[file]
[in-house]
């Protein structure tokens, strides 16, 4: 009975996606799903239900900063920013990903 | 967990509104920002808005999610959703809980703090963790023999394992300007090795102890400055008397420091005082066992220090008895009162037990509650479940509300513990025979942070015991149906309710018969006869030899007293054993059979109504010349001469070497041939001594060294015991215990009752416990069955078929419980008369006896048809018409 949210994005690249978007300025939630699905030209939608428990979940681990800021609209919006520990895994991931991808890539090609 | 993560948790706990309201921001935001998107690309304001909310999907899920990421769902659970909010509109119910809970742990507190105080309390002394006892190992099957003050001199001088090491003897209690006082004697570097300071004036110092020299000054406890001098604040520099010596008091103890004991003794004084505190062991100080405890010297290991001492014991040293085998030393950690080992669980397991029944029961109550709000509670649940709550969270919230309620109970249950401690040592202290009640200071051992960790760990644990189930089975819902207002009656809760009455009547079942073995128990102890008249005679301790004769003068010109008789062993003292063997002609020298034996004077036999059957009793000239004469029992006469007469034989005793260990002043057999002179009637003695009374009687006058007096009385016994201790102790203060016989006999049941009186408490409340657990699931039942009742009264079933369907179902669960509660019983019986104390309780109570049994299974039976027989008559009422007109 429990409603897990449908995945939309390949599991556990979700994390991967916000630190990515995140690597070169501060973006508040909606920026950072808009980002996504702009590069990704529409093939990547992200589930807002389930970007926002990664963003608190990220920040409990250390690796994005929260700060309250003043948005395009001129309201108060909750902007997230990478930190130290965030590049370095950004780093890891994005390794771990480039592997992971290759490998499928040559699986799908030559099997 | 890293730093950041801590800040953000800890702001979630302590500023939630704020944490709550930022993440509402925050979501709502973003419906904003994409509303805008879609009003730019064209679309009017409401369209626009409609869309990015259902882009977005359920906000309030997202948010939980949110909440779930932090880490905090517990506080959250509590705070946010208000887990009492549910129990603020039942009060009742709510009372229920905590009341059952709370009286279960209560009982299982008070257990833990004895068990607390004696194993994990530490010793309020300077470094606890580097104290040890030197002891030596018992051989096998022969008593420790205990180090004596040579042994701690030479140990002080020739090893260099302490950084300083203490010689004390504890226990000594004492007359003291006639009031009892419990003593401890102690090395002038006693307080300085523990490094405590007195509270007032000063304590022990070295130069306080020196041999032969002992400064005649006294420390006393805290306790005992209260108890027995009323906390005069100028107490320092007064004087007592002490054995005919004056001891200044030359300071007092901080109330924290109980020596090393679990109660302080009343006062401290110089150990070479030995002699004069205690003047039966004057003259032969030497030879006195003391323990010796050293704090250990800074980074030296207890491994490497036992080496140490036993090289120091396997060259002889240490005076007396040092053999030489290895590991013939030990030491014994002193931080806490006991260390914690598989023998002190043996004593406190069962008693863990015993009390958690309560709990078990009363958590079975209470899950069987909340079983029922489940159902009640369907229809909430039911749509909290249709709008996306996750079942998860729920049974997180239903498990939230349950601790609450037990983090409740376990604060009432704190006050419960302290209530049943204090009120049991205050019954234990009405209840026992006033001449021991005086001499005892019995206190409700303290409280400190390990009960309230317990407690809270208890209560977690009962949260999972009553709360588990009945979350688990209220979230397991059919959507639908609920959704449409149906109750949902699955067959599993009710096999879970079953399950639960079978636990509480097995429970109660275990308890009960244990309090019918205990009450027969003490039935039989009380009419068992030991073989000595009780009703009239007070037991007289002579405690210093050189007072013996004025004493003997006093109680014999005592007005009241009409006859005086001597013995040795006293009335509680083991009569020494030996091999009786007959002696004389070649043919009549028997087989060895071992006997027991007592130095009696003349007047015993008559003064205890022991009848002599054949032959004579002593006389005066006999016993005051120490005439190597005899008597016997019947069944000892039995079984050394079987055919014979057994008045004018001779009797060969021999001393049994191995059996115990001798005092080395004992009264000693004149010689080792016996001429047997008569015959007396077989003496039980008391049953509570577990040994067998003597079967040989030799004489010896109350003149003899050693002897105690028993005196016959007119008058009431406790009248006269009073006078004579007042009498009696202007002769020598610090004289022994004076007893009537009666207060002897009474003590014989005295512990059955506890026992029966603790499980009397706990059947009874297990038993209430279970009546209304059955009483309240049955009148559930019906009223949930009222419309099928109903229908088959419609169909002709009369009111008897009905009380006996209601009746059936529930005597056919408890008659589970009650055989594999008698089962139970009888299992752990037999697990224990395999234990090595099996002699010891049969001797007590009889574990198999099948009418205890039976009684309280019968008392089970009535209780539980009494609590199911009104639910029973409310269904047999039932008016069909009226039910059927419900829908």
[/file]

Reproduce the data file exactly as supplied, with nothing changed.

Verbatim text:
[in-house]
């Protein structure tokens, strides 16, 4: 009975996606799903239900900063920013990903 | 967990509104920002808005999610959703809980703090963790023999394992300007090795102890400055008397420091005082066992220090008895009162037990509650479940509300513990025979942070015991149906309710018969006869030899007293054993059979109504010349001469070497041939001594060294015991215990009752416990069955078929419980008369006896048809018409 949210994005690249978007300025939630699905030209939608428990979940681990800021609209919006520990895994991931991808890539090609 | 993560948790706990309201921001935001998107690309304001909310999907899920990421769902659970909010509109119910809970742990507190105080309390002394006892190992099957003050001199001088090491003897209690006082004697570097300071004036110092020299000054406890001098604040520099010596008091103890004991003794004084505190062991100080405890010297290991001492014991040293085998030393950690080992669980397991029944029961109550709000509670649940709550969270919230309620109970249950401690040592202290009640200071051992960790760990644990189930089975819902207002009656809760009455009547079942073995128990102890008249005679301790004769003068010109008789062993003292063997002609020298034996004077036999059957009793000239004469029992006469007469034989005793260990002043057999002179009637003695009374009687006058007096009385016994201790102790203060016989006999049941009186408490409340657990699931039942009742009264079933369907179902669960509660019983019986104390309780109570049994299974039976027989008559009422007109 429990409603897990449908995945939309390949599991556990979700994390991967916000630190990515995140690597070169501060973006508040909606920026950072808009980002996504702009590069990704529409093939990547992200589930807002389930970007926002990664963003608190990220920040409990250390690796994005929260700060309250003043948005395009001129309201108060909750902007997230990478930190130290965030590049370095950004780093890891994005390794771990480039592997992971290759490998499928040559699986799908030559099997 | 890293730093950041801590800040953000800890702001979630302590500023939630704020944490709550930022993440509402925050979501709502973003419906904003994409509303805008879609009003730019064209679309009017409401369209626009409609869309990015259902882009977005359920906000309030997202948010939980949110909440779930932090880490905090517990506080959250509590705070946010208000887990009492549910129990603020039942009060009742709510009372229920905590009341059952709370009286279960209560009982299982008070257990833990004895068990607390004696194993994990530490010793309020300077470094606890580097104290040890030197002891030596018992051989096998022969008593420790205990180090004596040579042994701690030479140990002080020739090893260099302490950084300083203490010689004390504890226990000594004492007359003291006639009031009892419990003593401890102690090395002038006693307080300085523990490094405590007195509270007032000063304590022990070295130069306080020196041999032969002992400064005649006294420390006393805290306790005992209260108890027995009323906390005069100028107490320092007064004087007592002490054995005919004056001891200044030359300071007092901080109330924290109980020596090393679990109660302080009343006062401290110089150990070479030995002699004069205690003047039966004057003259032969030497030879006195003391323990010796050293704090250990800074980074030296207890491994490497036992080496140490036993090289120091396997060259002889240490005076007396040092053999030489290895590991013939030990030491014994002193931080806490006991260390914690598989023998002190043996004593406190069962008693863990015993009390958690309560709990078990009363958590079975209470899950069987909340079983029922489940159902009640369907229809909430039911749509909290249709709008996306996750079942998860729920049974997180239903498990939230349950601790609450037990983090409740376990604060009432704190006050419960302290209530049943204090009120049991205050019954234990009405209840026992006033001449021991005086001499005892019995206190409700303290409280400190390990009960309230317990407690809270208890209560977690009962949260999972009553709360588990009945979350688990209220979230397991059919959507639908609920959704449409149906109750949902699955067959599993009710096999879970079953399950639960079978636990509480097995429970109660275990308890009960244990309090019918205990009450027969003490039935039989009380009419068992030991073989000595009780009703009239007070037991007289002579405690210093050189007072013996004025004493003997006093109680014999005592007005009241009409006859005086001597013995040795006293009335509680083991009569020494030996091999009786007959002696004389070649043919009549028997087989060895071992006997027991007592130095009696003349007047015993008559003064205890022991009848002599054949032959004579002593006389005066006999016993005051120490005439190597005899008597016997019947069944000892039995079984050394079987055919014979057994008045004018001779009797060969021999001393049994191995059996115990001798005092080395004992009264000693004149010689080792016996001429047997008569015959007396077989003496039980008391049953509570577990040994067998003597079967040989030799004489010896109350003149003899050693002897105690028993005196016959007119008058009431406790009248006269009073006078004579007042009498009696202007002769020598610090004289022994004076007893009537009666207060002897009474003590014989005295512990059955506890026992029966603790499980009397706990059947009874297990038993209430279970009546209304059955009483309240049955009148559930019906009223949930009222419309099928109903229908088959419609169909002709009369009111008897009905009380006996209601009746059936529930005597056919408890008659589970009650055989594999008698089962139970009888299992752990037999697990224990395999234990090595099996002699010891049969001797007590009889574990198999099948009418205890039976009684309280019968008392089970009535209780539980009494609590199911009104639910029973409310269904047999039932008016069909009226039910059927419900829908």